Jaye, College LAUNCH for Leadership (Charlotte)
The January Saturday Summit was truly something to remember. The first half of our day was dedicated to ACT prep, which was a continuation of last month’s lesson. In this session, we were taught tips and tricks to do well in the math section along with formulas that we may have forgotten/never learned. The best part about this section was that we, as individuals, could ask questions that benefitted the group (without being ostracized). Distributed to each student was a packet that had all of the concepts that are known to show up on the ACT, so that was really helpful as we were preparing for the upcoming exam. The tips that we were shown were taught by a well known ACT prep teacher.
The second half of the summit was where I, like the rest of my peers, absorbed the most information. This month’s lesson was about refugees and immigration. There was a panel of refugees, each from a different country. They were from Mexico, Ethiopia, and Vietnam. I learned that it is extremely difficult to flee from your home country due to war or other issues. I always knew that it was a challenge, but hearing it face to face from actual refugees made me realize how serious and dangerous it is, for that matter. Each refugee had their own story. One of the speakers from Mexico explained how she fled from domestic violence and wanted a better life for her children. Hearing her talk about her reasons broke my heart. The other two refugees fled their home country at a young age which made me realize how hard it must’ve been for them to experience this as children. When I was around their age, I had no care in the world and didn’t know what life was like outside of my town. These children had to grow up at such a young age and experienced more than what most adults this day in age will ever have to. At this point, I started to tear up. Hearing them talk about how their journeys affected who they are as a person made me understand that immigration is a very complex issue that changes one’s outlook on life. No one should ever have to go through what each of them experienced.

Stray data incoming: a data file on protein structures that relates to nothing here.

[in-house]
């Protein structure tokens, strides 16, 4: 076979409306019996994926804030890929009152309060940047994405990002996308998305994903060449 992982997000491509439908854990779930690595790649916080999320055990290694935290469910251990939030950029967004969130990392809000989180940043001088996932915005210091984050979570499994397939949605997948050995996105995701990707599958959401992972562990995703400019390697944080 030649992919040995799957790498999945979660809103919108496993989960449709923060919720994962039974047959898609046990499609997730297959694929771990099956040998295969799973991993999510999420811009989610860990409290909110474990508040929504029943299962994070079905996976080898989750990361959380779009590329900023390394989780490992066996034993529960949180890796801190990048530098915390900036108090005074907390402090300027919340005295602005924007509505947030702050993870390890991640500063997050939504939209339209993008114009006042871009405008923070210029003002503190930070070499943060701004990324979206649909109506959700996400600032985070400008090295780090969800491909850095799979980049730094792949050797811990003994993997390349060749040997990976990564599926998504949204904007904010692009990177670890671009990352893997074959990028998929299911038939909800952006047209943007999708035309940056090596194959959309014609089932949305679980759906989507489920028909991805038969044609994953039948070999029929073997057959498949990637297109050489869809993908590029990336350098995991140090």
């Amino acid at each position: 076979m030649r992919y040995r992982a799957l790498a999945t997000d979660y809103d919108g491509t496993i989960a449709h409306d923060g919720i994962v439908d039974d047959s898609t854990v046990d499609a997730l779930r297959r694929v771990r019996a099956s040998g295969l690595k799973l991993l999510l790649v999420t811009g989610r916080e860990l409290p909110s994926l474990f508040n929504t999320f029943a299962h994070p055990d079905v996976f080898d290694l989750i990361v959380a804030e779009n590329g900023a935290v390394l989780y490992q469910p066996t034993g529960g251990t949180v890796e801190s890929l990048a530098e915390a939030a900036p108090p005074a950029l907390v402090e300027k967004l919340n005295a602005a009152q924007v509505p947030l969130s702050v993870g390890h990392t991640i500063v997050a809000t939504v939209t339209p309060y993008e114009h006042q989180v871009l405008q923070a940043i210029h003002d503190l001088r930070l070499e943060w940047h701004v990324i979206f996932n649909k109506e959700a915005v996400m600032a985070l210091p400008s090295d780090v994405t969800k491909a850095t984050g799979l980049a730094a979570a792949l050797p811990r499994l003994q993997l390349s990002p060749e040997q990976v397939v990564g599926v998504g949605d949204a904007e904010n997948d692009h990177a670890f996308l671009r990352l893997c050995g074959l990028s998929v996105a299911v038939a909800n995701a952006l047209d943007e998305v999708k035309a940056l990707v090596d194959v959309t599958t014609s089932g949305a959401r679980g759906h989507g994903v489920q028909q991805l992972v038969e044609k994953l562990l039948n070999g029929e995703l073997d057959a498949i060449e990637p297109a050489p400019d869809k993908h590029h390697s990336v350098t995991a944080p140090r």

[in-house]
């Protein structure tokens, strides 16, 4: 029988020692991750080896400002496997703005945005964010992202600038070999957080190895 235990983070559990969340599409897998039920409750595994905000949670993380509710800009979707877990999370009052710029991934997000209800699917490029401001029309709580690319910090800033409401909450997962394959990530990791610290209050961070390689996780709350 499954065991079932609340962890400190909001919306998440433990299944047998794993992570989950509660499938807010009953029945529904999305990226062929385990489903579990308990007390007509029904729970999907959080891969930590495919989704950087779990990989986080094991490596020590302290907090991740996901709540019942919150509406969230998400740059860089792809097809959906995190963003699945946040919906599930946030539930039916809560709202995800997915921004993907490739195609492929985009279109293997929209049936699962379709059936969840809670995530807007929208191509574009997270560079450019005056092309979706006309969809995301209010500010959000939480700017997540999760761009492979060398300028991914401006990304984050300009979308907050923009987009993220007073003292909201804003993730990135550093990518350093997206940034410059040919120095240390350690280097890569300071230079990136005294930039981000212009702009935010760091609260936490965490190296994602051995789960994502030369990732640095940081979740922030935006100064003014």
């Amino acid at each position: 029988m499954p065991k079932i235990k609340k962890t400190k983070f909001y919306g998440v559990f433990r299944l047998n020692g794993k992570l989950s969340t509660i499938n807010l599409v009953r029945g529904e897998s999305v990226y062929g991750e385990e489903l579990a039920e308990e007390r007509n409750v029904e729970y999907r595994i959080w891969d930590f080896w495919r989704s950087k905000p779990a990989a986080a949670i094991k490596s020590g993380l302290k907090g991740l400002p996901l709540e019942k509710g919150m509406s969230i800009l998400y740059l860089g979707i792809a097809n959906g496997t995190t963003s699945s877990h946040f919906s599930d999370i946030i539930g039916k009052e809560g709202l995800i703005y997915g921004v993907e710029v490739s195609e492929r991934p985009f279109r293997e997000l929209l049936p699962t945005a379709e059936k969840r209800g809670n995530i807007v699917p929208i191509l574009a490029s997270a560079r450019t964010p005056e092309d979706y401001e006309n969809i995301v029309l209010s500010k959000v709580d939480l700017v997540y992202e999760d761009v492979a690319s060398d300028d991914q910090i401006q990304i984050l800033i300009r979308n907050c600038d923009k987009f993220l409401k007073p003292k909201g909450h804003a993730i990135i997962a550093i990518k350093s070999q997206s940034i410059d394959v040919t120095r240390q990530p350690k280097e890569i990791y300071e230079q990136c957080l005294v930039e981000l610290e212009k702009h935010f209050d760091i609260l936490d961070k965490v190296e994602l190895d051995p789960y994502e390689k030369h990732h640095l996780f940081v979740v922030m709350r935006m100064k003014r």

Along with why they fled from their country I learned more about the immigration process. The two refugees that fled from a young age said it was difficult adapting to their new lives in a completely foreign country. The refugee that fled from Vietnam explained how his disability and language barrier affected him in making friends and adjusting to school. The refugee from Ethiopia explained how she felt out of place in her new environment, but after a kind gesture from a fellow student, both the Vietnamese and Ethiopian refugees felt more comfortable.
I am usually a person that is updated on issues that affect my community so listening to their stories made me want to become involved even more in refugee/immigration organizations. My school hosts exchange students every few months so each time a new student arrives, I make sure to introduce myself and make them feel welcome. I know that it isn’t easy to adjust to a new environment, but if we students can reach out their hand by inviting them to sit with us at lunch, or helping them get acclimated to their new surroundings can make a huge difference in their experience.
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